Space mission yields stunning images

The moment when the weather balloon burst © Mark Neal, Prifysgol Aberystwyth University

The moment when the weather balloon burst © Mark Neal, Prifysgol Aberystwyth University

13 June 2014

The space mission launched from Ysgol Gymraeg Aberystwyth on Thursday 12 June has provided some stunning images of Wales from the sky.

The mission was launched from the School’s playground at 10.45am on Thursday 12 June with the help of a robotics expert at Aberystwyth University.

Images include breath-taking views of Aberystwyth, mid Wales, Cardigan Bay, the Llyn Peninsular, the south west of England and a stunning image of the moment when the weather balloon burst and the parachute deployed.

The images were taken by an on-board GoPro camera housed within a polystyrene capsule, which was tethered to the weather balloon.

The technology for the mission was developed by Dr Mark Neal, co-ordinator of the Intelligent Robotics Research Group at Aberystwyth University’s Institute of Mathematics, Physics and Computer Science, and a parent at the school.

As well as the camera, the capsule also housed GPS trackers and an on-board computer to measure altitude, temperature and the motion of the balloon.

The highest point recorded during the mission 26,382.45m. However, Dr Neal believes it may well have reached around 32,000 metres as the instruments on board indicate it kept on climbing for some time after the point when that highest reading was taken.

Temperatures varied greatly during the mission. At the point of launching, the temperature was 22.3oC. At 2,800 metres it was 7.7oC and at the higher recorded point it had fallen to -38.39oC.

Total mission time, from launch to touchdown was 2 hours 51 minutes. And the distance from the launch site to the field near Llandrindod Wells, where it landed, was 49.6km.

Dr Neal said: “This has been a wonderful experience and the enthusiasm of the children at Ysgol Gymraeg Aberystwyth has been fantastic. Technically, I’m amazed at how well everything has gone, the launch and the way the equipment on board has worked. The ease with which we got the capsule back was a surprise. In all honesty, I expected to spend days for it!”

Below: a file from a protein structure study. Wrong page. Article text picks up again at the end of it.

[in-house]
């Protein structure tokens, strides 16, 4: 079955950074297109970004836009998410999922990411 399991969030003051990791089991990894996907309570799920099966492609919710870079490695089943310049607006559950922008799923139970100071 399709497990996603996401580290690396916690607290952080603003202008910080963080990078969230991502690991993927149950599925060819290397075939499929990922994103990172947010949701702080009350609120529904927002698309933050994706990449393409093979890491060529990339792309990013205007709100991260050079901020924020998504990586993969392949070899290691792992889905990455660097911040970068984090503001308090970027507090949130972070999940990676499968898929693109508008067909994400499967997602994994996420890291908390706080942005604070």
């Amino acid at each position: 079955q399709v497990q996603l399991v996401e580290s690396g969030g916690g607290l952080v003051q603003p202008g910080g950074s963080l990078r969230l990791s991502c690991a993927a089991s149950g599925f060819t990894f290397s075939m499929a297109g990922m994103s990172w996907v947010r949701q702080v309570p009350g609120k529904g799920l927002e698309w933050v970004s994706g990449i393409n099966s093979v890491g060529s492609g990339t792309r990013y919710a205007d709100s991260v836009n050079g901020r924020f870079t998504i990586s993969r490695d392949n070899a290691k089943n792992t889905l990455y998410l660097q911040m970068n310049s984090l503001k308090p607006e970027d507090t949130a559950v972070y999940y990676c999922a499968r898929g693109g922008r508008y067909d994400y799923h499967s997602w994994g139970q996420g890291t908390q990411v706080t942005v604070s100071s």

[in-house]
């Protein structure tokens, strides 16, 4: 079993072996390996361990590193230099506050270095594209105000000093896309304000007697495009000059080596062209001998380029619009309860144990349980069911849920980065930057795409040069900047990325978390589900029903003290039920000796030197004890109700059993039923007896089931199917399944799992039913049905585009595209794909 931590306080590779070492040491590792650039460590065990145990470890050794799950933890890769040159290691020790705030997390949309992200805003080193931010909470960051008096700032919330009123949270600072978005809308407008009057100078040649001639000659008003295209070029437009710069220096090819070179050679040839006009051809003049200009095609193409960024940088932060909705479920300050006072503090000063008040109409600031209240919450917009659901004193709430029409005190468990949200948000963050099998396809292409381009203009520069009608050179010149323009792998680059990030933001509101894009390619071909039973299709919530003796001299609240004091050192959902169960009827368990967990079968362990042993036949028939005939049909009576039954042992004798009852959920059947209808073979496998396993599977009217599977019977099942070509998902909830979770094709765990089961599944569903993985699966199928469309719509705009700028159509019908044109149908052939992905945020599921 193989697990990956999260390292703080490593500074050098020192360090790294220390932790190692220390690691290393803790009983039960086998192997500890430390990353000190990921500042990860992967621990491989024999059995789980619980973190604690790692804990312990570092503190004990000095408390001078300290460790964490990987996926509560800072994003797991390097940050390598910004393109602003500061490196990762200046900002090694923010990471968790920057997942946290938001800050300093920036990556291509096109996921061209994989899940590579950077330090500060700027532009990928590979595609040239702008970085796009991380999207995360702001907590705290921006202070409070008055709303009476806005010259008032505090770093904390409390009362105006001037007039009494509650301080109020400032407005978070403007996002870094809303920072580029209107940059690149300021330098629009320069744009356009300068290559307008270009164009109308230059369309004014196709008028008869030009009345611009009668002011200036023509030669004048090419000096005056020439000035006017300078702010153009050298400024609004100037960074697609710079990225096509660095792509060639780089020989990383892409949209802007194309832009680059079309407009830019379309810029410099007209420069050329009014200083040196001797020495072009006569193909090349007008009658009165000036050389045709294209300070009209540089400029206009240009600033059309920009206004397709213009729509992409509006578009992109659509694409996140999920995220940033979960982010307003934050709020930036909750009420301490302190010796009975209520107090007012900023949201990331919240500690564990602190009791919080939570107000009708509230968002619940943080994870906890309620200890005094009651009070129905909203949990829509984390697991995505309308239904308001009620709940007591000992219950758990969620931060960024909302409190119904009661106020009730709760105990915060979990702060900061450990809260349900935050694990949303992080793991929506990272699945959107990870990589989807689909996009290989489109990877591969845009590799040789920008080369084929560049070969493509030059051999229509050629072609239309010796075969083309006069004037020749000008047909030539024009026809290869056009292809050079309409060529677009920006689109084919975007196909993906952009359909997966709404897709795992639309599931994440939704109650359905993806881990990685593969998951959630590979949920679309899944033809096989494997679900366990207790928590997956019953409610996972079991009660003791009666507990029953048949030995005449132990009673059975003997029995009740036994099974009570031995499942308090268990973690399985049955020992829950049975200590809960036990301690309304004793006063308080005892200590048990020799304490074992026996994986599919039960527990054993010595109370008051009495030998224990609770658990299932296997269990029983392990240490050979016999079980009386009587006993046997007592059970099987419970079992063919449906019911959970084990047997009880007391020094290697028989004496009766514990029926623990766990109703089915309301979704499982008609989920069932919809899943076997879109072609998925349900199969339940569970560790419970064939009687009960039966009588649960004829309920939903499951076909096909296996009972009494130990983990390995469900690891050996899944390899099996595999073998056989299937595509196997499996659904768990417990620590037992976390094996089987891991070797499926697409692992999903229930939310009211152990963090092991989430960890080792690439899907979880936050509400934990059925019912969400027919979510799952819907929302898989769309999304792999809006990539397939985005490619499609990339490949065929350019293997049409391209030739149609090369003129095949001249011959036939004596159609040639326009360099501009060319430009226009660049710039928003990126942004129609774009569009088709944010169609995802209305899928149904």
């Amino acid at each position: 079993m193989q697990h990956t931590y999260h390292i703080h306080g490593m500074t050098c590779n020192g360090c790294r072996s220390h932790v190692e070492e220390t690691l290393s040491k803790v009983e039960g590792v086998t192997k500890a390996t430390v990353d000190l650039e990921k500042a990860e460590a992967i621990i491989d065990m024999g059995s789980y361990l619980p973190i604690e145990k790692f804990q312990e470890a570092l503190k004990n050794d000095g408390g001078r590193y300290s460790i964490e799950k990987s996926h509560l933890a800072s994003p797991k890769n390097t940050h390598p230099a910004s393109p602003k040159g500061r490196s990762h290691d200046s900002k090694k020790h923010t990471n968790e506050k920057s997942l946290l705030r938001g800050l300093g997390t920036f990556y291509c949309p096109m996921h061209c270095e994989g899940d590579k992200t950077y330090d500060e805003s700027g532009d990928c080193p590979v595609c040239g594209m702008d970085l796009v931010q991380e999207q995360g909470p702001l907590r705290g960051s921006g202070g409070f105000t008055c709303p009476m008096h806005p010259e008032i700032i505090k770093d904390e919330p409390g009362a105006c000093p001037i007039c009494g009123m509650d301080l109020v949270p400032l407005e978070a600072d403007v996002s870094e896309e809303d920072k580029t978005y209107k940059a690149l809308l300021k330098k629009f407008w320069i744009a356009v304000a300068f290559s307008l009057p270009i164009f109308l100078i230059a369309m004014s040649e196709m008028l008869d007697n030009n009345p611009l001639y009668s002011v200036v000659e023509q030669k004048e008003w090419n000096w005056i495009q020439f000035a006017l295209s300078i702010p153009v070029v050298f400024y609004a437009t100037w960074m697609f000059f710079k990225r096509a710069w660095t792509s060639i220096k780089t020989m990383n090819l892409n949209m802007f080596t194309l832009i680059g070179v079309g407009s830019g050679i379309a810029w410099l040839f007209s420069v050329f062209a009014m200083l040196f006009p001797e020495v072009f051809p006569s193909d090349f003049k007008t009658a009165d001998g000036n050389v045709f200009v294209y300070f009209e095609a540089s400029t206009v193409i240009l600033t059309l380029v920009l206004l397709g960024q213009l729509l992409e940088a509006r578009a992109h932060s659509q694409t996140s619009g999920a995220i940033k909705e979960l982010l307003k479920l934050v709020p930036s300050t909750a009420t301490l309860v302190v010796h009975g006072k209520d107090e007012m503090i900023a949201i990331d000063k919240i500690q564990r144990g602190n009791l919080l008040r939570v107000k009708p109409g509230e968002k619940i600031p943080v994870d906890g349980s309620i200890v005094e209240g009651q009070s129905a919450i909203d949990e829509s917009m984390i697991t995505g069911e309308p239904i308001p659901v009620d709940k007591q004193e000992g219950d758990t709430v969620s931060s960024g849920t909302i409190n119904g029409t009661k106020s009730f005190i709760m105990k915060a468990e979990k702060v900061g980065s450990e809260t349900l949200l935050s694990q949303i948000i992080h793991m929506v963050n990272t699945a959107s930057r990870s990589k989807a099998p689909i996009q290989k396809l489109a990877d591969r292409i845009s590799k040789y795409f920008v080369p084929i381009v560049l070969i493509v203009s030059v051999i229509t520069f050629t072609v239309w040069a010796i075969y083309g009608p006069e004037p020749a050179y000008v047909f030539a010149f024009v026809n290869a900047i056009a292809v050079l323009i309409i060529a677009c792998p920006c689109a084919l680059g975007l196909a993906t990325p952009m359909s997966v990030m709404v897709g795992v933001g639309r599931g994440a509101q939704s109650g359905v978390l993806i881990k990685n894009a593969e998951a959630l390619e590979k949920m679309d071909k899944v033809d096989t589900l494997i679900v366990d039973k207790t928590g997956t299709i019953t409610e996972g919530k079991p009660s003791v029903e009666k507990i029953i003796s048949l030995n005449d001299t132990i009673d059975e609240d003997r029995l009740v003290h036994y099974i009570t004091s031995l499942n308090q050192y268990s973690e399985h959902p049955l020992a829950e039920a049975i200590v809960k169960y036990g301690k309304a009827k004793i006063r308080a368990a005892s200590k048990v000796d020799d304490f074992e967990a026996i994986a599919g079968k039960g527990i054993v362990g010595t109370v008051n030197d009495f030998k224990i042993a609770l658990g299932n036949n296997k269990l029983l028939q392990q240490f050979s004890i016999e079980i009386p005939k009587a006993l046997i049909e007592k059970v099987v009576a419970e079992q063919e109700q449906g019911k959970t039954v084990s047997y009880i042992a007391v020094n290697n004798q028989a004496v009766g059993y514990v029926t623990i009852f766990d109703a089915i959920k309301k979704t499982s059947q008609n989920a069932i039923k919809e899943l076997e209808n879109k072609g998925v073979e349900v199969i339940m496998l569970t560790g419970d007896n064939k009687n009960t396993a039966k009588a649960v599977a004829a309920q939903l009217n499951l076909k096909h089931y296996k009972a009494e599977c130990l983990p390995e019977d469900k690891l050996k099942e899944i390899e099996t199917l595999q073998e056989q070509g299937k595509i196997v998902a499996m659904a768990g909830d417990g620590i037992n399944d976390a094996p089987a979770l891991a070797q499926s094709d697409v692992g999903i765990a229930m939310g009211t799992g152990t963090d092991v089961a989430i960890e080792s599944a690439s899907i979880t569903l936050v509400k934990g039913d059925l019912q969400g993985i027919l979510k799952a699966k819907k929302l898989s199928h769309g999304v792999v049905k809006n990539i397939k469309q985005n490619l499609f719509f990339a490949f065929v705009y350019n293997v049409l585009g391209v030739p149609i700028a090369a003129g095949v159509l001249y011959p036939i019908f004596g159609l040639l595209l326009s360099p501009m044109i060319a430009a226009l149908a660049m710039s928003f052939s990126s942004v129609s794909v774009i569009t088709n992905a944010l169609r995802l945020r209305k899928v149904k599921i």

“The images and the data we collected have made this all so worthwhile, however none of these sensors we used are rated to anything like the low pressures and temperatures they would have experienced on a mission like this one, so the data must be treated with a pinch of salt”, he added.

Mr Clive Williams, Headmaster of Ysgol Gymraeg Aberystwyth said; “Ysgol Gymraeg Aberystwyth is very proud to have been the venue for this exciting mission. From the very beginning, the whole event has created a buzz of excitement in the school and a real desire amongst the pupils to learn more about the world around us, the environment we live in, and of course, space. As one would expect with any space mission, there was always an element of uncertainty that everything would work. To find the capsule in a field near Llandrindod Wells and to be able get the stunning images taken by the on-board camera prove beyond any doubt that this is a mission accomplished.

“Of course, all this would not have been possible without the involvement of the pupils, the teachers, the parents, the sponsors and the many friends of Ysgol Gymraeg Aberystwyth. We are very grateful for their support”, he added.

The mission was been developed by pupils, staff and parents at Ysgol Gymraeg Aberystwyth, with the support of Eco-Schools Wales, animator Tim Allen / @TimAnimation, Keith Morris Photography and Ultracomida

Follow Mark Neal’s blog on the mission here